Tom Holcomb’s vlog the other week mentions sunshine laws, such as the Brown Act. What are sunshine laws? Legal mandates that prohibit a public nonprofit board, among other entities serving the public, from engaging in “secrecy.” The sunshine laws also impose minimum requirements for nonprofit agencies that receive funds or participate in business dealings with government agencies.

This article will explain the local sunshine ordinances, the Brown Act, and the Public Records Act.

Local Sunshine Ordinances

Even though sunshine laws and local transparency ordinances may not be a top priority for charity regulators, did you know that the community can still sue the nonprofit board for not following “open meeting laws”?

At least nine local cities have their own transparency ordinances: “Alameda, Benicia, Contra Costa County, Gilroy, Milpitas, Oakland, Riverside, San Francisco and Vallejo” (California Sunshine Ordinances).

According to DCARA’s formal website, their headquarters office is located in the city of San Leandro and Alameda County with the following branch locations: Concord, Oakland, Fremont, San Jose, San Francisco, Santa Rosa, Fairfield, and Eureka. DCARA does serve the cities of Alameda, Benicia, Gilroy, San Francisco and Vallejo through advocacy services even though none of them are their actual headquarters site.

The question remains: do any, if not all of, those ordinances apply to DCARA? 

The Brown Act

Passed in 1953, the Brown Act can be found in the California Government Code and it guarantees the community’s right to attend and participate in meetings of local legislative bodies. The Board’s business must be conducted in public with plenty of opportunities for the community to participate. “Pre-meetings” and “post-meetings” cannot be held without proper notice to the community, and “serial meetings” are forbidden (Raymond Lara, Senior Deputy County Counsel).

The community also has the following rights:

  • Have access to all agendas and handouts of public meetings 72 hours prior (regular meetings) or 24 hours prior (special meetings)
  • To record via audio or video of the meetings and inspect any meeting records the agency might have
  • To view meeting minutes, which must be posted on a timely basis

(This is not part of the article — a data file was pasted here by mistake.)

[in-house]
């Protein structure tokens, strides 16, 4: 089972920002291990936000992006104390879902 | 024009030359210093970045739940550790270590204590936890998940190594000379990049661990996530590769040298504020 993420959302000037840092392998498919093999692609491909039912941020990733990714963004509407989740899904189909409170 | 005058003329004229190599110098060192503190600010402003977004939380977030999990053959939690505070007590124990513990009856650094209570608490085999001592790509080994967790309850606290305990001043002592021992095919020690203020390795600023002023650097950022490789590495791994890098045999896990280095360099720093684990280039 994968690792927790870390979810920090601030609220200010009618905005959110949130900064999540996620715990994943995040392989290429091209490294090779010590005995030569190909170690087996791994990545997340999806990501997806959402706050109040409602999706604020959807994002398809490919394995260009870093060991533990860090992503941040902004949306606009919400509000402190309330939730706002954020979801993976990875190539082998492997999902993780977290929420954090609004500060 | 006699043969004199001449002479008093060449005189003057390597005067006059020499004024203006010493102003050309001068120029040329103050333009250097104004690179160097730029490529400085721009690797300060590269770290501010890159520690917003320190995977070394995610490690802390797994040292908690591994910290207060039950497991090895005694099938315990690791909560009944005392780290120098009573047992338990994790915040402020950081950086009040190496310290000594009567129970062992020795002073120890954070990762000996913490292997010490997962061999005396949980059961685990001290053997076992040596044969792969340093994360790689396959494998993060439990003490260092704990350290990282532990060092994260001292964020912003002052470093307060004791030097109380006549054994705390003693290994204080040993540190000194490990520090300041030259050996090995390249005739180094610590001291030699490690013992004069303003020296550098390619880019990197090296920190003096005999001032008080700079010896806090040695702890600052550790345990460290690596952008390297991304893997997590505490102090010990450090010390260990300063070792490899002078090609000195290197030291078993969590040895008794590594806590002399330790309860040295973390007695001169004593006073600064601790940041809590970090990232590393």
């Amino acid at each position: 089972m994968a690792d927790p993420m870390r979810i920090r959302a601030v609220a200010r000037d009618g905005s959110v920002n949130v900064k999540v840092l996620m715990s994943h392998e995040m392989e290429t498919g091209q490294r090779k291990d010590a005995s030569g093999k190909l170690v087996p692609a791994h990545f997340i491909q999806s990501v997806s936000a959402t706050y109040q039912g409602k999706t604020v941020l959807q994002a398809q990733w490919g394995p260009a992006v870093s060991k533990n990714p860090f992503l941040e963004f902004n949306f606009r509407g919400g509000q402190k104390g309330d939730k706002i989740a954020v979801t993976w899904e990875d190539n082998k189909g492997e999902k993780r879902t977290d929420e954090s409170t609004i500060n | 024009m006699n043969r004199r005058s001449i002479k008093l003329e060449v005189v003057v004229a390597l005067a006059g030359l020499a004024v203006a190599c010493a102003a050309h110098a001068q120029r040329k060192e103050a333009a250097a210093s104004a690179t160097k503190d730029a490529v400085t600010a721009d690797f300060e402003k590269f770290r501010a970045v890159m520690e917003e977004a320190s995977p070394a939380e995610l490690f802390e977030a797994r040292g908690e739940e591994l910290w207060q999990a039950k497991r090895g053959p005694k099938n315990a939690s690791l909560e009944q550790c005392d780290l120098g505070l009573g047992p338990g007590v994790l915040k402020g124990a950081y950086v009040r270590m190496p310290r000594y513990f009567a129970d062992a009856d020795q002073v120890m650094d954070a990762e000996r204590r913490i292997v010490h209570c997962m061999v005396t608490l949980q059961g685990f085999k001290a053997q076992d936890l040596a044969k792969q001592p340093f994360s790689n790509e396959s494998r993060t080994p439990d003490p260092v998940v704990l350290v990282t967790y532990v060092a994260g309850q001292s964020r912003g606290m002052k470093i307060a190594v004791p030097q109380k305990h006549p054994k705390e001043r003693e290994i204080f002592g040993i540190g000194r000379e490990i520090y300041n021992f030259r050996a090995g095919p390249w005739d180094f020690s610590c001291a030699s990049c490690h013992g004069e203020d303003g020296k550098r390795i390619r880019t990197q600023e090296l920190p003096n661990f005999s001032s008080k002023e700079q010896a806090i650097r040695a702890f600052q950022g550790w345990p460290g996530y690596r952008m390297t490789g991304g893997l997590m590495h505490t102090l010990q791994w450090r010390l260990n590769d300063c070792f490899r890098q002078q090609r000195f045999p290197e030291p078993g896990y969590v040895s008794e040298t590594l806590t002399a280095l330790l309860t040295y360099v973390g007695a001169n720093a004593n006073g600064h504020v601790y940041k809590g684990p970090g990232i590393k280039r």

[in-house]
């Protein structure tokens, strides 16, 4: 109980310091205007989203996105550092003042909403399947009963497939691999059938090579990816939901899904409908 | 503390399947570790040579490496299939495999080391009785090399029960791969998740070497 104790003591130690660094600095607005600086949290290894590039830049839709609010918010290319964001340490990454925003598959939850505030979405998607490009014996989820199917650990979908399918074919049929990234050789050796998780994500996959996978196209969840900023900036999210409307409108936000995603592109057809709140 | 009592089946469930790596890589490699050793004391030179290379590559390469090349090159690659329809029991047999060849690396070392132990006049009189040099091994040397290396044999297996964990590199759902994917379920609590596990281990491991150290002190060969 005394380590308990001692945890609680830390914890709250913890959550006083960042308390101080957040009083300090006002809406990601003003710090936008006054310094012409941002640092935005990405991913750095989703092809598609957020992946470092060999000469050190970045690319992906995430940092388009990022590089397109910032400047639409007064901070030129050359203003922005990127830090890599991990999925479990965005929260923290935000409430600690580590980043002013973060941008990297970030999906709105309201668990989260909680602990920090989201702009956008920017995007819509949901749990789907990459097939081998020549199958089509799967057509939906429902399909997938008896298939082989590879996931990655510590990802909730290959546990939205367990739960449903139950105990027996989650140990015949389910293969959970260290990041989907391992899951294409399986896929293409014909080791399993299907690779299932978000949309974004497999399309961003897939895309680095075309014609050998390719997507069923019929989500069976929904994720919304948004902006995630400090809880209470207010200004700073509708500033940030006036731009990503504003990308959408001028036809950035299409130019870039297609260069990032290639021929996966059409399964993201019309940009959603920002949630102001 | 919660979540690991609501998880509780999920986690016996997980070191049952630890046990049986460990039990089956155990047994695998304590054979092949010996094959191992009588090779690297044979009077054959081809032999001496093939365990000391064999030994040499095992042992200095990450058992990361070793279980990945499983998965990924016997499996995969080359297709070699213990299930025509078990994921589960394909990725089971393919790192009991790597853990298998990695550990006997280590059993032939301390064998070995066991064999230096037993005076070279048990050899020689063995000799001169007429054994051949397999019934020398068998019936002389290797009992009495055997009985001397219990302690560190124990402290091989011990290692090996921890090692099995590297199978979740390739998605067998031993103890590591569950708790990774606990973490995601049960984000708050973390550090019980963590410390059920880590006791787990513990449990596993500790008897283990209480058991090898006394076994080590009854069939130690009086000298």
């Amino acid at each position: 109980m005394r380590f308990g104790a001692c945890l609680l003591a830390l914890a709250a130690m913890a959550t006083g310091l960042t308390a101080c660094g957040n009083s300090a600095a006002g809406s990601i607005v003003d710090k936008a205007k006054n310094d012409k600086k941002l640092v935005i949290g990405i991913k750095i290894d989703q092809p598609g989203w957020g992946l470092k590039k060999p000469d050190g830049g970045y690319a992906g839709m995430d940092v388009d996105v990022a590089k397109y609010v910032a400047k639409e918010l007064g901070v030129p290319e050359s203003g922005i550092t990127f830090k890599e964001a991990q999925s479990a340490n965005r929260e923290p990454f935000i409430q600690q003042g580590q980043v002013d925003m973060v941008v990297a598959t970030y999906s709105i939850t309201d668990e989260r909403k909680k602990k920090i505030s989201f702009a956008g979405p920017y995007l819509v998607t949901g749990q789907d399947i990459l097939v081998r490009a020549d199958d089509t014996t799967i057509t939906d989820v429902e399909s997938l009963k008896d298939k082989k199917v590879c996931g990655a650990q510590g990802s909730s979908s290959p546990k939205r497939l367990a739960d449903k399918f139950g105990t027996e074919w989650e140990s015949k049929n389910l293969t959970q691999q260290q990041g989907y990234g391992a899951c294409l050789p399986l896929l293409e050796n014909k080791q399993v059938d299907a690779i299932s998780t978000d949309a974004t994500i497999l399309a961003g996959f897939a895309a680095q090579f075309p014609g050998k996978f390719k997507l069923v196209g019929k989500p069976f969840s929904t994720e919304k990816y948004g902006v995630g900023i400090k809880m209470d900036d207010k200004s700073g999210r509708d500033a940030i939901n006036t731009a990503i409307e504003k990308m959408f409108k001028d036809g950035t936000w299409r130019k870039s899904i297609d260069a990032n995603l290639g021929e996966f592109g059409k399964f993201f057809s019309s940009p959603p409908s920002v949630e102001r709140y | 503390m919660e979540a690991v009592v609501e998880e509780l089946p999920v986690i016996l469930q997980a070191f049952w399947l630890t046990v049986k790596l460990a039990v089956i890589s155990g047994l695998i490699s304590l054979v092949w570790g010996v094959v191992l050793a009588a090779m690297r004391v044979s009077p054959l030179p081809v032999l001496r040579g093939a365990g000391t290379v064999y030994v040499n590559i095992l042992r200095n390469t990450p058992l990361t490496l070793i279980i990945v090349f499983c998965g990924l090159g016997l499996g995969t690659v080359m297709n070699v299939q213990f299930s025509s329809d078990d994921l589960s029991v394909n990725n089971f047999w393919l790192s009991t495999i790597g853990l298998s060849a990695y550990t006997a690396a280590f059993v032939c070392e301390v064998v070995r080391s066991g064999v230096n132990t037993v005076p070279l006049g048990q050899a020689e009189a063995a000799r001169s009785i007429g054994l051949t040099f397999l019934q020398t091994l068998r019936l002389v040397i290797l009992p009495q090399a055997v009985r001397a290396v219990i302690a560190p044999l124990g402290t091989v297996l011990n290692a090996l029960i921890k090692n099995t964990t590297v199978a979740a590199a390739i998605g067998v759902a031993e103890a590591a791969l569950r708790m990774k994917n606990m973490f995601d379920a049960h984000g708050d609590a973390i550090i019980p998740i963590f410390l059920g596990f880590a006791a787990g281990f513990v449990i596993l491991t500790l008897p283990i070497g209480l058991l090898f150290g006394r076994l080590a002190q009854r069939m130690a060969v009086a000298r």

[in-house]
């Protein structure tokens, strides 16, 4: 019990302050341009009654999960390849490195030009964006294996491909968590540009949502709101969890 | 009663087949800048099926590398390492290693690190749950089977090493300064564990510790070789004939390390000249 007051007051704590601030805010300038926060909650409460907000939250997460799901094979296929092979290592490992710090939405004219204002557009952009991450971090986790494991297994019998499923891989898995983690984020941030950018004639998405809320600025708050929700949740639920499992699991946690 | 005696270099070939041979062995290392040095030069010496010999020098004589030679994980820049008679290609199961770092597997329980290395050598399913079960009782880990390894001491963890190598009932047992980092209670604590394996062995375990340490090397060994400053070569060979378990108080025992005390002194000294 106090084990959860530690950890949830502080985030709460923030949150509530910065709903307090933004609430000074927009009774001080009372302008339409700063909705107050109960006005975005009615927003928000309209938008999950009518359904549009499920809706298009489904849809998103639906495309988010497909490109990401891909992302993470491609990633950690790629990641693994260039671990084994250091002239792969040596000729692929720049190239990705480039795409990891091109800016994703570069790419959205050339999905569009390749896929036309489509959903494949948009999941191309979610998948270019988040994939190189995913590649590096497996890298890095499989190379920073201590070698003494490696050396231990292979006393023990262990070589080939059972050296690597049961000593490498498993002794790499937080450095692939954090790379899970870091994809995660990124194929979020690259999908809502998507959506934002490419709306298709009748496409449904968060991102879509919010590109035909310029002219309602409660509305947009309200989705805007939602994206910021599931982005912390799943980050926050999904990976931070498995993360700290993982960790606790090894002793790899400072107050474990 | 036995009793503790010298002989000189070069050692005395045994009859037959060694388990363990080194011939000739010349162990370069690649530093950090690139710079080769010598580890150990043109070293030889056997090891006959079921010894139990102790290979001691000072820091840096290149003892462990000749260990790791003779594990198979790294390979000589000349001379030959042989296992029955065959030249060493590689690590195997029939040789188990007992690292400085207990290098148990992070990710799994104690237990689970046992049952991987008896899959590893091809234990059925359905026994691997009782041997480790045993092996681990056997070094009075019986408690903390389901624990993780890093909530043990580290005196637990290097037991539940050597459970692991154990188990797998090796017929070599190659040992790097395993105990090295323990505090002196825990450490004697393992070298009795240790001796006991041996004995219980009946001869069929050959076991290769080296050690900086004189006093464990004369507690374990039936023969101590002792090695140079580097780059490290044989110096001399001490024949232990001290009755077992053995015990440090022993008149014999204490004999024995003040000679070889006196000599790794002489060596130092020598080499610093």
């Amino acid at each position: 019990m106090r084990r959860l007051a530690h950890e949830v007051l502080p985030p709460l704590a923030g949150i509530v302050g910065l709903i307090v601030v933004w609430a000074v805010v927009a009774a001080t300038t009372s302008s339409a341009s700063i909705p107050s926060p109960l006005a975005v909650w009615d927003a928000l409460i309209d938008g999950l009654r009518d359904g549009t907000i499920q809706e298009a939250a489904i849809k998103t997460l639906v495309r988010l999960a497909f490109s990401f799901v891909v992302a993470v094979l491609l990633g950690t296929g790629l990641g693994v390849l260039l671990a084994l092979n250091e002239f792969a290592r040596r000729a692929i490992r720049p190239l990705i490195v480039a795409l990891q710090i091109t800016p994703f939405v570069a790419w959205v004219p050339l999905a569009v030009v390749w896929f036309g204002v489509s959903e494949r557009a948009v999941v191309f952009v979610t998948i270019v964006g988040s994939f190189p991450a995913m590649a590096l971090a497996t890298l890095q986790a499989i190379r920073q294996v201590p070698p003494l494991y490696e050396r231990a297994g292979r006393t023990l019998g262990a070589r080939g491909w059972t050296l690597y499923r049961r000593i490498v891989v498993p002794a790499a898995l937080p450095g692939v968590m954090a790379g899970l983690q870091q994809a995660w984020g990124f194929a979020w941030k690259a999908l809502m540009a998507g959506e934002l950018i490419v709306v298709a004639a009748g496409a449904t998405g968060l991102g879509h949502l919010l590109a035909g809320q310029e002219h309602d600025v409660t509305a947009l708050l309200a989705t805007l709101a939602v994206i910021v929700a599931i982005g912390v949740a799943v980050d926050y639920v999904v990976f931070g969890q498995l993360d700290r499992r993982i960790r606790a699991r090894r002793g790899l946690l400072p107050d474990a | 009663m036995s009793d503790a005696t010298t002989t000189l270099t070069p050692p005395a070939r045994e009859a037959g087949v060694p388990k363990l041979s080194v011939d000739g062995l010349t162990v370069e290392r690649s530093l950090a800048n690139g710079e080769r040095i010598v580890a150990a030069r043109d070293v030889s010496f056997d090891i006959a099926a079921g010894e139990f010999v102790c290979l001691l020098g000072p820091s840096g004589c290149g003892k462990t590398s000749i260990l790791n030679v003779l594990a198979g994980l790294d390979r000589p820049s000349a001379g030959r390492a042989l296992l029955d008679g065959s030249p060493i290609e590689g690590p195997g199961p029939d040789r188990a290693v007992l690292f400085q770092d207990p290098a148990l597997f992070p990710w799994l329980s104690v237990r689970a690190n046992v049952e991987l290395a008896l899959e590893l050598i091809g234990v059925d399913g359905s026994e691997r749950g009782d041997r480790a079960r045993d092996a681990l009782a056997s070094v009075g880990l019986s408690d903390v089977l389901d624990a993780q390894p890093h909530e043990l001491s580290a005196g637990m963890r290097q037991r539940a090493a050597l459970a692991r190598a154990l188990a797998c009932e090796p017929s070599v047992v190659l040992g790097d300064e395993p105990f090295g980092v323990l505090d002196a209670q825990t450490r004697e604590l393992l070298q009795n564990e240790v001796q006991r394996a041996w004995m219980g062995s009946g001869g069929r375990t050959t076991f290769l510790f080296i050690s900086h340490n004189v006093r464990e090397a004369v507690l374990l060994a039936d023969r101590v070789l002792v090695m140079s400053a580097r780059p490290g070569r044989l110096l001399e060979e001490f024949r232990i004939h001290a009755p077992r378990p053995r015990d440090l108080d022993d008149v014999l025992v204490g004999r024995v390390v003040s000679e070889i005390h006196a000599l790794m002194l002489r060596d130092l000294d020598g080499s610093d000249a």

• To attend meetings without any condition (ex: having to register or explain why you’re coming)
  • To participate with questions and comments relevant to the agenda 

The Board could face criminal and other penalties for violations of the Brown Act, if it applies to them. To read more about the Brown Act, check out Raymond Lara’s PowerPoint here

The Public Records Act

Is DCARA subject to the Public Records Act? The Public Records Act applies to both local and state agencies.

For that to happen, the Board has to qualify as a “legislative body” of a local agency. Section 54952 of the Public Records Act states that if the local agency that receives funds from state agencies where the Brown Act already applies, the legislative body of that said local agency then must be transparent in compliance with the Public Records Act.

It could be argued that since DCARA receives the majority of their funds from the California Department of Social Services and the California Employment Development Department and both state agencies are subject to the Brown Act, it is possible the Board is violating the Public Records Act for their lack of transparency. 

Final Commentary

Community members have the right to request information and if their request is not met, there are possible actions that can be taken against the Board for lack of transparency as required by any of the laws and ordinances described above that apply to them.